Gender Biases and Discrimination while Hiring
In the employment market, hiring processes in the organisations are often considered to perpetuate gender equality. The discrimination prevails through implicit and in-group biases. During hiring decisions, marked gender differences in the hiring standards continue to exist for women and men. Counter balancing attempts, such as demonstrating agentic behaviour seem to have been unfavourable in receiving appreciations. Factors like „accumulation of advantage‟, „physical attractiveness‟ and so forth adds to the „threat‟ for the woman candidate. The article proposes that sustained and concrete processes need to be ensured that would defuse gender stereotyping, the latter being an outcome of the human tendency to carve the world into in-group and out-group. Two methods to neutralise gender biases while hiring are recommended in the concluding section.
Bartol, K. M., & Wortman Jr, M. (1975). Male versus female leaders: Effects on perceived leader behavior and satisfaction in a hospital. Personnel Psychology, 28(4), 533-547. doi:10.1111/j.1744-6570.1975.tb01391.x
Biernat, M., & Kobrynowics, D. (1997). Gender and Race-based standards of competence: lower minimum standards by Higher ability standards for devalued groups. Journal of Personality and Social Psychology, 72(3), 544-557.
Bowen, C.-C., Swim, J. K., & Jacobs, R. R. (2000). Evaluating gender biases on actual job performance of real people: a meta-analysis. Journal of Applied Social Psychology, 30(10), 2194-2215. doi:10.1111/j.1559-1816.2000.tb02432.x
Brewer, M. B. (1979). In-group bias in the minimal intergroup situation: a cognitive-motivational analysis. Psychological Bulletin, 86(2), 307-324.
Cann, A., Siegfried, W. D., & Pearce, L. (1981). Forced attention to specific applicant qualifications: impact on physical attractiveness and sex of applicant biases. Personnel Psychology, 34(1), 65-75. doi:10.1111/ j.1744-6570.1981.tb02178.x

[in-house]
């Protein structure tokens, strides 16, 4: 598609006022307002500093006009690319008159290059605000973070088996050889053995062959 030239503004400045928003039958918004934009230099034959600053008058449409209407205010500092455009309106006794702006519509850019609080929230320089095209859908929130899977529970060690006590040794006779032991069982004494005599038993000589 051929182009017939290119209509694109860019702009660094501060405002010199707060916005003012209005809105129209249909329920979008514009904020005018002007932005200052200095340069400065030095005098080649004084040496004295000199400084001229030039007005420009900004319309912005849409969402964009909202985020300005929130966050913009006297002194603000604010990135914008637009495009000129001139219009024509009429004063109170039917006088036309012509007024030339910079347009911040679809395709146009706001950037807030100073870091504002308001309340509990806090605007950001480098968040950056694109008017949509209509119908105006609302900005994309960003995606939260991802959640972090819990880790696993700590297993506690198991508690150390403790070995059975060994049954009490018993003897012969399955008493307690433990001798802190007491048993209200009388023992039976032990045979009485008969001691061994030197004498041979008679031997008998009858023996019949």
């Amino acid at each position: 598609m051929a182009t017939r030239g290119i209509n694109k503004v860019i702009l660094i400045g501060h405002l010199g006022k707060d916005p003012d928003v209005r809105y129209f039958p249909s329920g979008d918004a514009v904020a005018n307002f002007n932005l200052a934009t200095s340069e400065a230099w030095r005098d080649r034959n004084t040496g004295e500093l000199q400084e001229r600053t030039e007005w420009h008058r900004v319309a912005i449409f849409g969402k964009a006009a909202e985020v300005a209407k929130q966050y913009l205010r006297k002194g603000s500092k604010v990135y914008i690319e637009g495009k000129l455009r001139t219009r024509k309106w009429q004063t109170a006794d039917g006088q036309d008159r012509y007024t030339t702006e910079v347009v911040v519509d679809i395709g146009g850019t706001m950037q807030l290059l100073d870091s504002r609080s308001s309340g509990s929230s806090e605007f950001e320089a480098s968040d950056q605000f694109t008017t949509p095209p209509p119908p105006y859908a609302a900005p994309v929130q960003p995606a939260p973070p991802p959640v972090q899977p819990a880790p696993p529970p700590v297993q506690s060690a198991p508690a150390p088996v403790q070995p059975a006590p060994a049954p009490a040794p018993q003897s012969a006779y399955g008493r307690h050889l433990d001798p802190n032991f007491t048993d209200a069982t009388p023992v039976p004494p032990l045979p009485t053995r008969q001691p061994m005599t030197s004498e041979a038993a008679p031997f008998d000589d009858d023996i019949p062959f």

Eagly, A. H., Makhijani, M. G., & Klonsky, B. G. (1992). Gender and the evaluation of leaders: a meta-analysis. Psychological Bulletin, 111(1), 3-22.
Erber, R., & Fiske, S. T. (1984). Outcome dependency and attention to inconsistent information. Journal of Personality and Social Psychology, 47(4), 709-726.
Foschi, M. (2000). Double Standards for competence: theory and research. Annual Review of Sociology, 26, 21-42. doi:10.1146/ annurev.soc.26.1.21
Glick, P., Wilk, K., & Perreault, M. (1995). Images of occupation: components of gender and status in occupational stereotypes. Sex Roles, 32(9/10), 565-582.
Greenwald, A. G., McGhee, D. E., & Schwartz, J. L. (1998). Measuring individual differences in implicit cognition: the implicit association test. Journal of Personality and Social Psychology, 74(6), 1464-1480.
Koomen, W., & Dijker, A. J. (1997). Ingroup and outgroup stereotypes and selective processing. European Journal of Social Psychology, 27, 589-601.
Nosek, B. A., Greenwald, A. G., & Banaji, M. R. (2005). Understanding and using the Implicit Association Test: II. method variables and construct validity. Personality and Social Psychology Bulletin, 31(2), 166-180. doi:10.1177/0146167204271418
Payne, J. W., Bettman, J. R., & Johnson, E. J. (1993). The adaptive decision maker. New York, NY: Cambridge University Press.
Petersen, T., & Togstad, T. (2004). Getting the Offer: sex discrimination in hiring. IRLE Working Paper(No. 104-04). Retrieved from http://irle.berkeley.edu/files/2004/Getting-the-Offer.pdf
Reskin, B. F., & Bielby, D. D. (2005). A sociological perspective on gender and career outcomes. Journal of Economic Perspectives, 19(1), 71-86.
Rose, G. L., & Andiappan, P. (1978). Sex effects on managerial hiring decisions. Academy of Management Journal, 21(1), 104-112.
Rosen, B., & Jerdee, T. H. (1974). Influence of sex-role stereotypes on personnel decisions. Journal of Applied Psychology, 59(1), 9-14.
Steinpreis, R. E., Anders, K. A., & Ritzke, D. (1999). The impact of gender on the review of the curricula vitae of job applicants: a national empirical study. Sex Roles, 41(7/8), 509-528.
Terborg, J. R., & Ilgen, D. R. (1975). A theoretical approach to sex discrimination in traditionally masculine occupations. Organizational Behaviour and Human Performance, 13, 352-376.
Trinh, S. L. (2015). Enjoy your sexuality, but do it in secret: exploring undergraduate women's reports of friends' sexual communications. Psychology of Women Quarterly, 40(1), 96-107. doi:10.1177/ 0361684315596914
Wiley, M. G., & Eskilson, A. (1985). Speech style, gender stereotypes, and corporate success: What if women talk more like men? Sex Roles, 12(9-10), 993-1007. doi:10.1007/BF00288100
This work is licensed under a Creative Commons Attribution-NonCommercial 4.0 International License.